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USADA files formal charges against Armstrong
AUSTIN, Texas — The U.S. Anti-Doping Agency has filed formal charges against Lance Armstrong, accusing the seven-time Tour de France winner of using performance-enhancing drugs throughout the best years of his career.
The charges came after a USADA review panel examined evidence in the case, which now goes to an arbitration panel to decide. If found guilty, Armstrong could be stripped of the Tour de France titles he won from 1999-2005. This year’s Tour de France begins Saturday.
Also charged are team doctors Pedro Celaya Lezama and Luis Garcia del Moral; team trainer Pepe Marti, and consulting doctor Michele Ferrari. Because they are so closely linked, USADA rolled all of the charges into a single case.
Armstrong and the others “(have) been part of a doping conspiracy involving team officials, employees, doctors and elite cyclists,” said the USADA letter, a copy of which was obtained by The Associated Press.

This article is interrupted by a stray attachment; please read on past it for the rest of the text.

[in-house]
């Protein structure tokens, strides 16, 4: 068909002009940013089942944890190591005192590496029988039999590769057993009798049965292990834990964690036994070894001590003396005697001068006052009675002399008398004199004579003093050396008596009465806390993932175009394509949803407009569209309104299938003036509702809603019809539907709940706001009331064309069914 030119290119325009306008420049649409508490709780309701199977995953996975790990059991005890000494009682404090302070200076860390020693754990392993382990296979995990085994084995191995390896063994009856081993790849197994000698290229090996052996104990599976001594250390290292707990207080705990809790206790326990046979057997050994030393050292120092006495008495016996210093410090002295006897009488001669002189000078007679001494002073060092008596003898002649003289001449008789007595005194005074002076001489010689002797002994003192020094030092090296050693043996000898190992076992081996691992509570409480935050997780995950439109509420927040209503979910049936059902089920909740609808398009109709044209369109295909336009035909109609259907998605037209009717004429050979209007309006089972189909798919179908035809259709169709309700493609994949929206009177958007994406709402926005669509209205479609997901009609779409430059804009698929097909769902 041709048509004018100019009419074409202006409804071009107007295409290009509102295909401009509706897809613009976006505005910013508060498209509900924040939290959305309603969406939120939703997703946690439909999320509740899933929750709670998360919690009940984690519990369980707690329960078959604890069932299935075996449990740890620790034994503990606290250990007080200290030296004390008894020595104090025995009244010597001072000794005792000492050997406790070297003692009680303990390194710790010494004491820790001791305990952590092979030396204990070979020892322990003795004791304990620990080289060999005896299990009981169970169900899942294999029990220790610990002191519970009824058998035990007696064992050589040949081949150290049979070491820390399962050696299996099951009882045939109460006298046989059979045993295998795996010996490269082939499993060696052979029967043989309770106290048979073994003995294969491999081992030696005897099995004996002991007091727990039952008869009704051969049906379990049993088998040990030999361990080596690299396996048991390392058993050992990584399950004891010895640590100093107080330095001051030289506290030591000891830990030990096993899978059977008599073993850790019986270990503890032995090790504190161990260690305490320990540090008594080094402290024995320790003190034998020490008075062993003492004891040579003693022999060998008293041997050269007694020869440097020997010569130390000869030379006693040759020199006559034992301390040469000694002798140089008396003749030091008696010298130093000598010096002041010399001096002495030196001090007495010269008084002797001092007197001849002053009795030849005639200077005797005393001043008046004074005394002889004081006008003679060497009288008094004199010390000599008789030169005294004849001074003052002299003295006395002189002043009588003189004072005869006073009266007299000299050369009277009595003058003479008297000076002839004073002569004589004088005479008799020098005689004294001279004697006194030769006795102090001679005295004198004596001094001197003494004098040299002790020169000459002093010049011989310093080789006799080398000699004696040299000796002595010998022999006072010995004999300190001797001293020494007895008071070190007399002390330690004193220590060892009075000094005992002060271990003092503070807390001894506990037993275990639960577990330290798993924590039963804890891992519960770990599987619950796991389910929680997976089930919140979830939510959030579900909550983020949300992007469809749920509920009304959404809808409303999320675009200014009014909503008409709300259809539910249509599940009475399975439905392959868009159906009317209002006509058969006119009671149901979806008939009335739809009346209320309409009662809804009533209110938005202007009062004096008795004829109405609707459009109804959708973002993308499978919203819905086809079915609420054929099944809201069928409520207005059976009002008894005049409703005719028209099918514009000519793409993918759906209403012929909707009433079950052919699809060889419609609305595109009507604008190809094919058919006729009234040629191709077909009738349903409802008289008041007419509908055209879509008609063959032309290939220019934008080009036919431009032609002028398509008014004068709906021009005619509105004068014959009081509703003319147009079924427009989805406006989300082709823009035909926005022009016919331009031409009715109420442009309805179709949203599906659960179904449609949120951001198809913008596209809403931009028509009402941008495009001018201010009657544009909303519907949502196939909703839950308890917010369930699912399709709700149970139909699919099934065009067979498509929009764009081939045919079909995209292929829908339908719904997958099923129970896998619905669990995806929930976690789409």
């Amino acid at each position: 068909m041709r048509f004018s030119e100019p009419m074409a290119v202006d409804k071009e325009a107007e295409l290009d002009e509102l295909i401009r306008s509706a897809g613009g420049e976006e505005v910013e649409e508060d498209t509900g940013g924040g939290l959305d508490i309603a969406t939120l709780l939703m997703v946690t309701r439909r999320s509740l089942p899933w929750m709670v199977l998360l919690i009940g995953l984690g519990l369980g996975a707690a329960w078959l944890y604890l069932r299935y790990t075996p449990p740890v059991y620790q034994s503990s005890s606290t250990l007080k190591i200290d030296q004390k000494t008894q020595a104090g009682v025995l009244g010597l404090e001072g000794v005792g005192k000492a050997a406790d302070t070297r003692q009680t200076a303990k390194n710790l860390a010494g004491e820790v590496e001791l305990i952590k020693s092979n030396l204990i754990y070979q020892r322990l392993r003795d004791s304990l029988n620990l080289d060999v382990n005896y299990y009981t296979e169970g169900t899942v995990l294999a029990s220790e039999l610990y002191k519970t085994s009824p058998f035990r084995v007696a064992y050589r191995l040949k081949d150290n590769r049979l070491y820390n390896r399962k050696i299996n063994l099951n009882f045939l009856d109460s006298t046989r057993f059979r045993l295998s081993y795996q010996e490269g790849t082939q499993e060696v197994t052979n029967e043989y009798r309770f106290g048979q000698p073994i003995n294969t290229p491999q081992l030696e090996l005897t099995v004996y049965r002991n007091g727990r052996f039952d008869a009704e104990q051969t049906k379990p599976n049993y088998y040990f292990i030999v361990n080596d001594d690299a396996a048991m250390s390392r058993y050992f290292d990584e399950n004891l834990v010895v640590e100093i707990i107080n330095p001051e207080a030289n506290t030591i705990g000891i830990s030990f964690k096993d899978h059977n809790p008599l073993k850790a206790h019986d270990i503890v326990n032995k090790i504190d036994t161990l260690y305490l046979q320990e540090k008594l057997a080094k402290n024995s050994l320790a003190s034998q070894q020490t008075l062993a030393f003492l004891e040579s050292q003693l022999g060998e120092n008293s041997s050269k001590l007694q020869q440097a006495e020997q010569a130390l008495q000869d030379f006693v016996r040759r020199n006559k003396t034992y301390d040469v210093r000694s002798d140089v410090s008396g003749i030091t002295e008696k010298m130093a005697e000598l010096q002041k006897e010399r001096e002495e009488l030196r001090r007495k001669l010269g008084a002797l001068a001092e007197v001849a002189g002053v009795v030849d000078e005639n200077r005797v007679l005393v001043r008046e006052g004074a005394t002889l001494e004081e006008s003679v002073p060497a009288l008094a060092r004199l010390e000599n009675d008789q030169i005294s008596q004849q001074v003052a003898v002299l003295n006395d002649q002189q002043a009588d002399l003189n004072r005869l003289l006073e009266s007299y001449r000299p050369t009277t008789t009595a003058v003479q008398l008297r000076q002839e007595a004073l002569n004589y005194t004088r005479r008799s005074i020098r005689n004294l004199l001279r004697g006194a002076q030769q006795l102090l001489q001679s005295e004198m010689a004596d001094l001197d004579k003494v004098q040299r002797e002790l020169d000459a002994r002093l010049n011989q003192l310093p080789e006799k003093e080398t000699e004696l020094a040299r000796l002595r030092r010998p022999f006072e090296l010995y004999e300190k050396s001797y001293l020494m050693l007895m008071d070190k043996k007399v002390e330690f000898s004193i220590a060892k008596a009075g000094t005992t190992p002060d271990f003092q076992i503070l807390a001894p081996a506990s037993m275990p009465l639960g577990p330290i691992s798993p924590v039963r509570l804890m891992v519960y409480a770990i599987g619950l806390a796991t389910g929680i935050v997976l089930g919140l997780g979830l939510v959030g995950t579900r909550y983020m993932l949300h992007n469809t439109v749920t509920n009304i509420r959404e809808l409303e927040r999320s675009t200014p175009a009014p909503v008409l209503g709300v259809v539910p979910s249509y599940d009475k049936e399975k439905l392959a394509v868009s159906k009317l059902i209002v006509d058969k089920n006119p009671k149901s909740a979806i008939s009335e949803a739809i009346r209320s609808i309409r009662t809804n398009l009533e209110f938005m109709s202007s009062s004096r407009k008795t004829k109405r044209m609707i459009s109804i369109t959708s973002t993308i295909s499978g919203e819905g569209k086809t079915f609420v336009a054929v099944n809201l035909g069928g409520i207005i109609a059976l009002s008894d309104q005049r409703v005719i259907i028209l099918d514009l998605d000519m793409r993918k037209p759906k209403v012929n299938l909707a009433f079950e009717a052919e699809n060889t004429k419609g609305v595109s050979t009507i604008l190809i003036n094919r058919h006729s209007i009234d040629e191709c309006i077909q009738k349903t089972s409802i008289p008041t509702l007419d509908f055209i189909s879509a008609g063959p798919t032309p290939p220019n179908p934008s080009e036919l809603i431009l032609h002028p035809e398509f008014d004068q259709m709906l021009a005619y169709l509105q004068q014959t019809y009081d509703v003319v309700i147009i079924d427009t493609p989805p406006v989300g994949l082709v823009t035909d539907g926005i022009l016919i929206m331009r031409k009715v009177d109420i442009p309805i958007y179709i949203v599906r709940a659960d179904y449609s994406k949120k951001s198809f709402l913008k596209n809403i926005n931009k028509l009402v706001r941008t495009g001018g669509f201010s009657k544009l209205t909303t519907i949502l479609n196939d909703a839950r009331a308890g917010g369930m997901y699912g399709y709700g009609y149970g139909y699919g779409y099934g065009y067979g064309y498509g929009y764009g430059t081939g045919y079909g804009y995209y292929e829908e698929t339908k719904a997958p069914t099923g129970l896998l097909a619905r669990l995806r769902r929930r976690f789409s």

The letter accuses Armstrong of using, possessing and trafficking banned substances including the blood-booster EPO, blood transfusions and steroids. The charges date back to 1998, after he had been declared cancer free but before his first Tour de France victory the following summer.
“It is the entirely predictable product of USADA’s toxic obsession with Lance Armstrong and a process in which truth is not a priority,” Luskin said. “There is not one shred of credible evidence to support USADA’s charges and an unbroken record of more than 500 clean tests over more than a decade and a half to refute it.”
The formal charges came after a unanimous recommendation from a three-person USADA review panel that looked at the evidence.
“All respondents will have the opportunity to exercise their right to a full public arbitration hearing, should they so choose, where all evidence would be presented, witness testimony would be given under oath,” USADA said in a statement.
“USADA will continue to follow the established procedures that are compliant with federal law and were approved by athletes, the U.S. Olympic Committee, and all Olympic sports organizations.”
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